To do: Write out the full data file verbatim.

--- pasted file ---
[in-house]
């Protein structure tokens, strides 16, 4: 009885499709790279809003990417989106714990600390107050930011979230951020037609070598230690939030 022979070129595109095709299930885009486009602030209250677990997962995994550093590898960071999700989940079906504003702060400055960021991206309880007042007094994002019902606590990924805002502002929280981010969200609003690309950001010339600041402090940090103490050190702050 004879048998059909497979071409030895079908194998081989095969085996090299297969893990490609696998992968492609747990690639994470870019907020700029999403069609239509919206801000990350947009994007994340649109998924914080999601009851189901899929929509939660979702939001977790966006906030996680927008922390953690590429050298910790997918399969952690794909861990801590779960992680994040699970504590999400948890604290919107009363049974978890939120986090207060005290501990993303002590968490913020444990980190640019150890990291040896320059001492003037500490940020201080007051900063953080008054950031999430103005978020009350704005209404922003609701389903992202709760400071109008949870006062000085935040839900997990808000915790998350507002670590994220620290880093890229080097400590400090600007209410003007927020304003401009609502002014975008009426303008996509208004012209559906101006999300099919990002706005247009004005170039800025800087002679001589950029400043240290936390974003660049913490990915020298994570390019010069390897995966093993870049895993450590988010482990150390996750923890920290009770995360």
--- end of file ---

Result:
[in-house]
């Protein structure tokens, strides 16, 4: 009885499709790279809003990417989106714990600390107050930011979230951020037609070598230690939030 022979070129595109095709299930885009486009602030209250677990997962995994550093590898960071999700989940079906504003702060400055960021991206309880007042007094994002019902606590990924805002502002929280981010969200609003690309950001010339600041402090940090103490050190702050 004879048998059909497979071409030895079908194998081989095969085996090299297969893990490609696998992968492609747990690639994470870019907020700029999403069609239509919206801000990350947009994007994340649109998924914080999601009851189901899929929509939660979702939001977790966006906030996680927008922390953690590429050298910790997918399969952690794909861990801590779960992680994040699970504590999400948890604290919107009363049974978890939120986090207060005290501990993303002590968490913020444990980190640019150890990291040896320059001492003037500490940020201080007051900063953080008054950031999430103005978020009350704005209404922003609701389903992202709760400071109008949870006062000085935040839900997990808000915790998350507002670590994220620290880093890229080097400590400090600007209410003007927020304003401009609502002014975008009426303008996509208004012209559906101006999300099919990002706005247009004005170039800025800087002679001589950029400043240290936390974003660049913490990915020298994570390019010069390897995966093993870049895993450590988010482990150390996750923890920290009770995360």